Friday, March 27, 2009

Moved to

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Sunday, July 27, 2008

Erlang BGP daemon

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I'm writing a BGP daemon in Erlang. It can connect, parse update packets and announce routes.

I started up an old Cisco 2620 router and sent route announcement to it until it cried:
%SYS-2-MALLOCFAIL: Memory allocation of 65536 bytes failed from 0x8046F3C8,
Pool: Processor Free: 79840 Cause: Memory fragmentation
Alternate Pool: None Free: 0 Cause: No Alternate pool

-Process= "BGP Router", ipl= 0, pid= 84
-Traceback= 804733A4 804754C8 8046F3CC 80851CDC 8081C7D8 80832848 80832F3C 8
%BGP-5-ADJCHANGE: neighbor 172.16.x.x Down No memory

The program:
git clone
I flooded the 2620 again for a few minutes and then disconnected the peer. It stopped responding. Well almost. It answers to ping (17 % packet loss), and my existing telnet session seems to be working somewhat, although there is a delay of about 10 minutes between keystroke and something actually happening. The serial console is no better. A new telnet session I set up session only has a delay of a couple of seconds though.

I did get a "show process cpu history":
30 ******* *************** ***** *********
20 ************************************************************
10 ************************************************************
0 5 0 5 0 5 0 5 0 5
But the cpu is not in use :-):
CPU utilization for five seconds: 0%/0%; one minute: 0%; five minutes: 2%
PID Runtime(ms) Invoked uSecs 5Sec 1Min 5Min TTY Process
86 6860 568 12077 0.87% 0.10% 0.06% 0 BGP Scanner
80 128 105 1219 0.07% 0.09% 0.02% 67 Virtual Exec
3 780 1716 454 0.00% 0.00% 0.00% 0 OSPF Hello
4 5336 865 6168 0.00% 0.06% 0.05% 0 Check heaps
5 0 6 0 0.00% 0.00% 0.00% 0 Pool Manager
2 12 1705 7 0.00% 0.00% 0.00% 0 Load Meter
Enough for tonight.

Saturday, June 28, 2008

Buffering in pipes

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It seems like I'm missing something obvious, but I can't figure out what.

Some background info:

I've written a program (ind) that puts itself between a subprocess that it creates and the terminal. It acts as a filter for the output from the subprocess.

Like this example, where it prepends "stdout: " to all lines that the subprocess prints to standard output:
$ echo hej
$ ./ind -p 'stdout: ' echo hej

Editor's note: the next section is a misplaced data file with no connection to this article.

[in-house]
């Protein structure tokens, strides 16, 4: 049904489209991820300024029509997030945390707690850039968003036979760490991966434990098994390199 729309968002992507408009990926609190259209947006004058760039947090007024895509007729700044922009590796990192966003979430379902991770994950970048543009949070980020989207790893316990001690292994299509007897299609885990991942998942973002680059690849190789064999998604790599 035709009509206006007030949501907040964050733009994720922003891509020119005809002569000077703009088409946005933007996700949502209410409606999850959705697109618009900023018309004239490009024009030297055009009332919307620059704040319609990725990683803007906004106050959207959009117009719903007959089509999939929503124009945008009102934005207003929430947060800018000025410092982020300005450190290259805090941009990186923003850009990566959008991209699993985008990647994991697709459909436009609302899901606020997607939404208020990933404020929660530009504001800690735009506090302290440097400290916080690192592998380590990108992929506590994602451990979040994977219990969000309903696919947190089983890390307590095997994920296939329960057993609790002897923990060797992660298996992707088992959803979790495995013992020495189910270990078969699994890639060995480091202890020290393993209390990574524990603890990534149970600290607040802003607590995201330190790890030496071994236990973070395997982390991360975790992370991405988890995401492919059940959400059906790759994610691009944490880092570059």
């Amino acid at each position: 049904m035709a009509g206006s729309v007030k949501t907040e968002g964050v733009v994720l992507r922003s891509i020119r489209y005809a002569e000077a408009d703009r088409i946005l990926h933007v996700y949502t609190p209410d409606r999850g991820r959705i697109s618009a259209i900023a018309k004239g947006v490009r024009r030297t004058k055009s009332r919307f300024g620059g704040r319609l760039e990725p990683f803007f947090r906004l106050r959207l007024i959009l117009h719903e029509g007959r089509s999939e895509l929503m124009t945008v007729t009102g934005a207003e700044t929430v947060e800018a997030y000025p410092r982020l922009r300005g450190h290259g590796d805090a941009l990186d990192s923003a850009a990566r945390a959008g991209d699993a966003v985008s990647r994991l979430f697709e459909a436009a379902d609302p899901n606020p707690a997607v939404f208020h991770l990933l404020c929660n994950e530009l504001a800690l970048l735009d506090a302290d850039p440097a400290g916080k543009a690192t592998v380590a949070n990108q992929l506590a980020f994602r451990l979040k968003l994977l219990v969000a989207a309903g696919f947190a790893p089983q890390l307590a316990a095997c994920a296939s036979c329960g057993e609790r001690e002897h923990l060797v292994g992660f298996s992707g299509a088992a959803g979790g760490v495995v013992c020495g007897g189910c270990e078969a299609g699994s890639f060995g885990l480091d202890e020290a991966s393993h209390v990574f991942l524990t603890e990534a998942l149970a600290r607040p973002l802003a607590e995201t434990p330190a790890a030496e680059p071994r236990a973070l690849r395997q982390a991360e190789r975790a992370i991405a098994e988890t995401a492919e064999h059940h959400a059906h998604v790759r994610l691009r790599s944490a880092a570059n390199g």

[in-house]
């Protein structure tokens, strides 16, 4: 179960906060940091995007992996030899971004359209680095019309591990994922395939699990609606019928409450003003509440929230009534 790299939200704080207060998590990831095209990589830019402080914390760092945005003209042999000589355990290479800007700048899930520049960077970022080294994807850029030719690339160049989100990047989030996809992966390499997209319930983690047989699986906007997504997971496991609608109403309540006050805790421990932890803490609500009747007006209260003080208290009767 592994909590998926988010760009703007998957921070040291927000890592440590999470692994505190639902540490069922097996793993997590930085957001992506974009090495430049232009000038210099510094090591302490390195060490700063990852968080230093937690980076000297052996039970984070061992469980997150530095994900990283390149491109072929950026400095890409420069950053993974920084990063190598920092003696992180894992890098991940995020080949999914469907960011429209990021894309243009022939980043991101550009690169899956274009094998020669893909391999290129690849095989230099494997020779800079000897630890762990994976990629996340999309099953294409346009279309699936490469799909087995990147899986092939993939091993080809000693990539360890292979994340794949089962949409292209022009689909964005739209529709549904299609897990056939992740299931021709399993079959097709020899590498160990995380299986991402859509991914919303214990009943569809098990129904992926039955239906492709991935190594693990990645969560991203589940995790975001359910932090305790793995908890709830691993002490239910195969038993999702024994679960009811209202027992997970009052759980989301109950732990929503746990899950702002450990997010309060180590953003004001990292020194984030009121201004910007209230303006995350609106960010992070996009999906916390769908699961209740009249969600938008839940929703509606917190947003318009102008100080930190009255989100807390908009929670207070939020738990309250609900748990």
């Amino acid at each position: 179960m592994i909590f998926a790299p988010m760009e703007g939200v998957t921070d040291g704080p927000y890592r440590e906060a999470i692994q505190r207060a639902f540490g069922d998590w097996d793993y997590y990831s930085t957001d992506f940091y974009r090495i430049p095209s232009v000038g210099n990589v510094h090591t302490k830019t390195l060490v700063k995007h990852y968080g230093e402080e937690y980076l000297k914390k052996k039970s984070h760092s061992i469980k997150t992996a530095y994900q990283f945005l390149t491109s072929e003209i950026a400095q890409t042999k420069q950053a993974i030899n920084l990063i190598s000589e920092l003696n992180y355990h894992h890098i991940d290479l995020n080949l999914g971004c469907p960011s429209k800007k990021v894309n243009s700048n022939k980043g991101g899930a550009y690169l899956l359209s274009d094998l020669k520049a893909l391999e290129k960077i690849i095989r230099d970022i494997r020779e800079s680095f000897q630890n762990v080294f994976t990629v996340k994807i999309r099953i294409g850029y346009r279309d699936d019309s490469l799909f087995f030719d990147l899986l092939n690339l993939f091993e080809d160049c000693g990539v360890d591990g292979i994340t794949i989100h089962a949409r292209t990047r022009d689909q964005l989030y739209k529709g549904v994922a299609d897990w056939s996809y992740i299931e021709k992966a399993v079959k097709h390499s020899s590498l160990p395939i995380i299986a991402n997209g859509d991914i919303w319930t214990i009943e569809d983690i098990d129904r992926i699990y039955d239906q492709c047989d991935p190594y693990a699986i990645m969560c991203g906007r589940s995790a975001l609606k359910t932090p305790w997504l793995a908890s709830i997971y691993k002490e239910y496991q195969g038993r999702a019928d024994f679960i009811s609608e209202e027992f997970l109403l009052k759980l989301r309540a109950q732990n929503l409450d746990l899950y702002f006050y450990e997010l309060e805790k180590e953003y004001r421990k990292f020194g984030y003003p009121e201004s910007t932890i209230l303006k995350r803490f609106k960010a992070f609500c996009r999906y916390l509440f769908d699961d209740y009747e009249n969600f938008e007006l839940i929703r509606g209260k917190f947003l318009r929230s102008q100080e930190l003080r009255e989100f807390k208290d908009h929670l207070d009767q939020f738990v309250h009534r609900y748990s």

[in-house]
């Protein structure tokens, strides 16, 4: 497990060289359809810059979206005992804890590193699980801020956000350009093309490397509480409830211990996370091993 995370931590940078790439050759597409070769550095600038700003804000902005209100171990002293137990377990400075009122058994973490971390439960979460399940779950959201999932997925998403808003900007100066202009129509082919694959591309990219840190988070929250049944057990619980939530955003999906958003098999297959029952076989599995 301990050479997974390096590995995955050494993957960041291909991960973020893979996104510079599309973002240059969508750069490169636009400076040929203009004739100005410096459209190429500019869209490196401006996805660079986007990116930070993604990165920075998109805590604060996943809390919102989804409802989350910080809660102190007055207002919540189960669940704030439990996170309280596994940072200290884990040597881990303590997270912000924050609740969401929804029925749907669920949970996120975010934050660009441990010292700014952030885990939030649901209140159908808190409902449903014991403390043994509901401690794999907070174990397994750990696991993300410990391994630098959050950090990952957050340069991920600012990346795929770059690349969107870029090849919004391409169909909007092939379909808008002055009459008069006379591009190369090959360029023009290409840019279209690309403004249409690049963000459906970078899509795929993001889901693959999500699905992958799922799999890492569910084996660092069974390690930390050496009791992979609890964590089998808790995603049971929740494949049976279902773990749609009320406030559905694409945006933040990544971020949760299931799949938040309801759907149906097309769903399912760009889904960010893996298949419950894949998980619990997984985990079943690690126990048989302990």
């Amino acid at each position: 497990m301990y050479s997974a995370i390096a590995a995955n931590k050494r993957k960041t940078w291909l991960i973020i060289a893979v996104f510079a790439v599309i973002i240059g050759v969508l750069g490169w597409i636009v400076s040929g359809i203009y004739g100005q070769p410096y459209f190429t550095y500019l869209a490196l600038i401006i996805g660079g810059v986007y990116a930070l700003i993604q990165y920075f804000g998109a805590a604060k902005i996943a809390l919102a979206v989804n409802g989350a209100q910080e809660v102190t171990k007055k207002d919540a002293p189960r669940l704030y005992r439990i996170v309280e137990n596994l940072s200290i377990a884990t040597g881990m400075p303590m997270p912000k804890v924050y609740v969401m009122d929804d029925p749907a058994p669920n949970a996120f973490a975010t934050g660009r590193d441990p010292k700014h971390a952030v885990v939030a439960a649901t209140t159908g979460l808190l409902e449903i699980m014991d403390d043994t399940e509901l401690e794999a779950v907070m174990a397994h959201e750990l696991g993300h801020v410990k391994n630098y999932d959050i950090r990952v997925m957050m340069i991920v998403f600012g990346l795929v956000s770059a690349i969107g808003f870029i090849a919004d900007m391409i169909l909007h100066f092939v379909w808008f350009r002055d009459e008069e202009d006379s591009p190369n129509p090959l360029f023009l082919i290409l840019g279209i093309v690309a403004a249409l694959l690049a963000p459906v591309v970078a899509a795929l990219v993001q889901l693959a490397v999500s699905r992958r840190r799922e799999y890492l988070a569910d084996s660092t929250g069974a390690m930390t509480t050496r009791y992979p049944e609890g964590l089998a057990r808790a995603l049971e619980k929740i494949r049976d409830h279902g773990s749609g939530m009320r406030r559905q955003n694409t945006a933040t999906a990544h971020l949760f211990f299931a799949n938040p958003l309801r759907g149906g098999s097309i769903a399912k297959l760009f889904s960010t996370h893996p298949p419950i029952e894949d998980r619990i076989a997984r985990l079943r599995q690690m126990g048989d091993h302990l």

stdout: hej
The dataflow is, from left to right:
echo (the subprocess) -> pipe(2) -> ind -> the terminal
(stderr runs through a separate pipe(2). Stdin has not been played with yet)

So far so good.

The problem is that the subprocess' libc (not the kernel) buffers all output using stdio (i.e. all FILE* stuff, and that includes implicit FILE* stuff like printf(3)).

Libc checks if the file descriptor backing stdout is a terminal (isatty(STDOUT_FILENO)=1 I assume), in which case it uses line buffering (write completed lines as soon as the program writes "\n").

If it's not a terminal then the output is fully buffered. Libc won't look for end-of-line characters. I'll show below why this is a problem.

In the example above echo writes to stdout using stdio into a non-terminal (specifically a pipe(2)). This makes it buffered, not line-buffered or non-buffered.

For programs other than a simple echo this not only causes you not to see the output immediately, but also destroys the order of the lines output if anything is written to stdandard error! Stderr is never fully buffered in this way, so the order from this program is 2,1,3 and not the expected 1,2,3:
fprintf(stdout, "1 stdout\n");
fprintf(stderr, "2 stderr\n");
fprintf(stdout, "3 stdout\n");
Try it yourself. If run in the terminal you'll get the expected order (1,2,3), while if you run it using "./test 2>&1 | cat" you get order 2,1,3. Stderr ("2") output gets thrown immediately into the pipe, while stdout ("1" and "3") are buffered until the program ends (or the buffer gets full).

If the program expects to be run in this way the fix is simple. Tell libc not to buffer stdout:
setvbuf(stdout, (char *)NULL, _IOLBF, 0);
But this needs to be run from the subprocess, and in this case you can't change the code in the subprocess.

I thought that there must be an ioctl() that can tell libc to just never buffer stdio on this file descriptor ("never buffer", "pretend this is a terminal"), but there doesn't seem to be. According to this the only way is to actually set up a pseudoterminal (pty). Ugh. Suddenly this project got a bit yucky. Different Unixes have different methods for setting up terminals, and so far the program assumed very little and was very portable. It even worked on IRIX.

Stderr can still be channeled through a normal pipe(). Stderr is never fully buffered according to C99 7.19.3. It can use a pty too, of course, but it can't use the same pty as stdout uses because then I can't differentiate them on the master end of the pty and do my filtering magic.

It seems I have to do this awkward and less portable terminal emulation, since according to that same 7.19.3, stdin and stdout are always fully buffered if (and only if) the file descriptors are non-terminals.


The program:
git clone

Saturday, December 22, 2007

Solaris installation

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In what top scientists are calling "pretty gay", Solaris can't handle disks that used to have non-solaris stuff on them without being wiped first.

I thought only the windows installer borked if the partition table looked weird, but no! The installer could not see the disk, and I was dropped into a dtterm where I had to do "dd if=/dev/zero of=/dev/dsk/c0t0d0 bs=1048576" and reboot.

So... wipe the disk before trying to install Solaris.